For example, banks are dependent on both hot and cold data. Recently accessed hot data is typically used for campaign management, offer management and near real-time detection of fraudulent activity. Banks also use cooler, detailed customer transaction data dating back more than five years for predictive modeling of consumer banking habits, and seven or more years for auditing. Enterprise risk management regulations and audit requirements need Multi-Temperature data to run analytic modeling for credit risk, probability of loan default, modeling economic scenarios and risk management.
Telecommunication providers are leveraging near real-time incoming call data to identify the best cost for the routing of “roaming traffic.” In addition, the most recent 90 days of call usage data is often analyzed to ensure service-quality commitments are satisfied. This frequently accessed hot data coexists in the data warehouse with cooler data, such as 24 months of customer call detail records which can help to resolve lawsuits or arbitration over intercarrier claims.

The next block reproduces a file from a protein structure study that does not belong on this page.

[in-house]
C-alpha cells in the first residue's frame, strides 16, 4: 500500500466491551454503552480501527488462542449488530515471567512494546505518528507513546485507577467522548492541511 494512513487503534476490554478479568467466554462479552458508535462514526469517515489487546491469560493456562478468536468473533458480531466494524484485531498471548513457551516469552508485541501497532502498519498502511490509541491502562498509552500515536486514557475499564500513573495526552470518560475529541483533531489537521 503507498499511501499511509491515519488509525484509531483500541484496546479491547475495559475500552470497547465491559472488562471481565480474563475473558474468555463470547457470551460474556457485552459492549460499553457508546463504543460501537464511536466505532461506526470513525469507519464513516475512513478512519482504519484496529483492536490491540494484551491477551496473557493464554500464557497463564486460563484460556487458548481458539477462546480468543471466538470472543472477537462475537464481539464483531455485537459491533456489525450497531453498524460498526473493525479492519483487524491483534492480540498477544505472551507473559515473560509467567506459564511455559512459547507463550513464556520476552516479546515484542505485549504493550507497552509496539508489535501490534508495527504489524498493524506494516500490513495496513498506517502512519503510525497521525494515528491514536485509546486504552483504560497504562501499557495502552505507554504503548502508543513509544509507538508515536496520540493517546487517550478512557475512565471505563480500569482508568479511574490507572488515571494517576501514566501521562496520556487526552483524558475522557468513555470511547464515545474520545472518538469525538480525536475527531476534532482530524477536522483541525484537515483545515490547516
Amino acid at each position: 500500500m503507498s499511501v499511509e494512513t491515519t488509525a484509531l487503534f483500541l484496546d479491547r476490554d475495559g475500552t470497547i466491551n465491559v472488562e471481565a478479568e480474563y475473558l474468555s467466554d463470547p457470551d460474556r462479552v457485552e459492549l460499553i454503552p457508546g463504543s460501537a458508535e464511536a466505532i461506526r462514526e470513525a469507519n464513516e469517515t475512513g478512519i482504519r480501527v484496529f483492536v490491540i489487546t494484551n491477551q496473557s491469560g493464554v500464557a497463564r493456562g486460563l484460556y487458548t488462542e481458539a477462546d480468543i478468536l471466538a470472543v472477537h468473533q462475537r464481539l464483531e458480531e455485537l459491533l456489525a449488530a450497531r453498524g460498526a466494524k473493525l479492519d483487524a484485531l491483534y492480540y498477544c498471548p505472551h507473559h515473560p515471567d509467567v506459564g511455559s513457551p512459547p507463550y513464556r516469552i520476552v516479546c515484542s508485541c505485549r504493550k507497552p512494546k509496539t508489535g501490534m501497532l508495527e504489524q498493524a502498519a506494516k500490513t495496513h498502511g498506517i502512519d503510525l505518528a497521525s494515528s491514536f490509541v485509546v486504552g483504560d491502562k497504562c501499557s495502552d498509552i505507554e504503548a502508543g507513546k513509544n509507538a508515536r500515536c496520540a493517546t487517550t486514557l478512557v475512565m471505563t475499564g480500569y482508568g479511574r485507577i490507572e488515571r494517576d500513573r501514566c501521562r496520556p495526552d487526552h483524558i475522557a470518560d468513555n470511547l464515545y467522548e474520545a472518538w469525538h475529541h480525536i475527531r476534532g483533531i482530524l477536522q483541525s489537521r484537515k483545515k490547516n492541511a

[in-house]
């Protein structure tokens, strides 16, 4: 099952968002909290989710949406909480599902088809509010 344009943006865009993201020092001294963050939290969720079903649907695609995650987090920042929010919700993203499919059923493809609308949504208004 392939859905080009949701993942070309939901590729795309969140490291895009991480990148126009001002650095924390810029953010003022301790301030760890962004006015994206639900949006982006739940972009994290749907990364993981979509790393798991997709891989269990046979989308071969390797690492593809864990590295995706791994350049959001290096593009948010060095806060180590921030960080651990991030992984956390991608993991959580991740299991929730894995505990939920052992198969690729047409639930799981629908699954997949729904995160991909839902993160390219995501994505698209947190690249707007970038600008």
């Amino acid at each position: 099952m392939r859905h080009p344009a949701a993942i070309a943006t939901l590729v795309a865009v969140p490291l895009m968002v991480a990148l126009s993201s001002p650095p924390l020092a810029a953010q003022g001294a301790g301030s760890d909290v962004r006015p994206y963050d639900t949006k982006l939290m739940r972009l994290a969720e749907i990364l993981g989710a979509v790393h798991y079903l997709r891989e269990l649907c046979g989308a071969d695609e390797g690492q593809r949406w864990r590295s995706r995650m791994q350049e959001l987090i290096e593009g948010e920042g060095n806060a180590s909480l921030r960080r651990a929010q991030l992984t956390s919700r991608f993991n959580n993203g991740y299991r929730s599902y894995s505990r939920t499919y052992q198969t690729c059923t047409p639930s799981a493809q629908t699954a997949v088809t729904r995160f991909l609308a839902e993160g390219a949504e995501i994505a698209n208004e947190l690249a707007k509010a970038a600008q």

Retailers often store hot daily and weekly sales data in the data warehouse for comparative sales analysis of day versus week, versus month, versus year. Multi-Temperature data warehousing makes it possible for retailers to have access to a wide range of historical data and even allows priority queries to be answered with subsecond response time, if necessary. Retailers also store and access cooler or historical data used for market basket analysis, promotional analysis or product movement.
Multi-Temperature data warehousing can be implemented by Teradata Professional Services consultants with experience in balancing the data warehouse resources with the business demands for both strategic and operational users. With more than 2,400 Professional Services consultants, Teradata has performed thousands of consulting engagements for business and government organizations, many of whom have been recognized throughout the industry for deploying world-class data warehouses.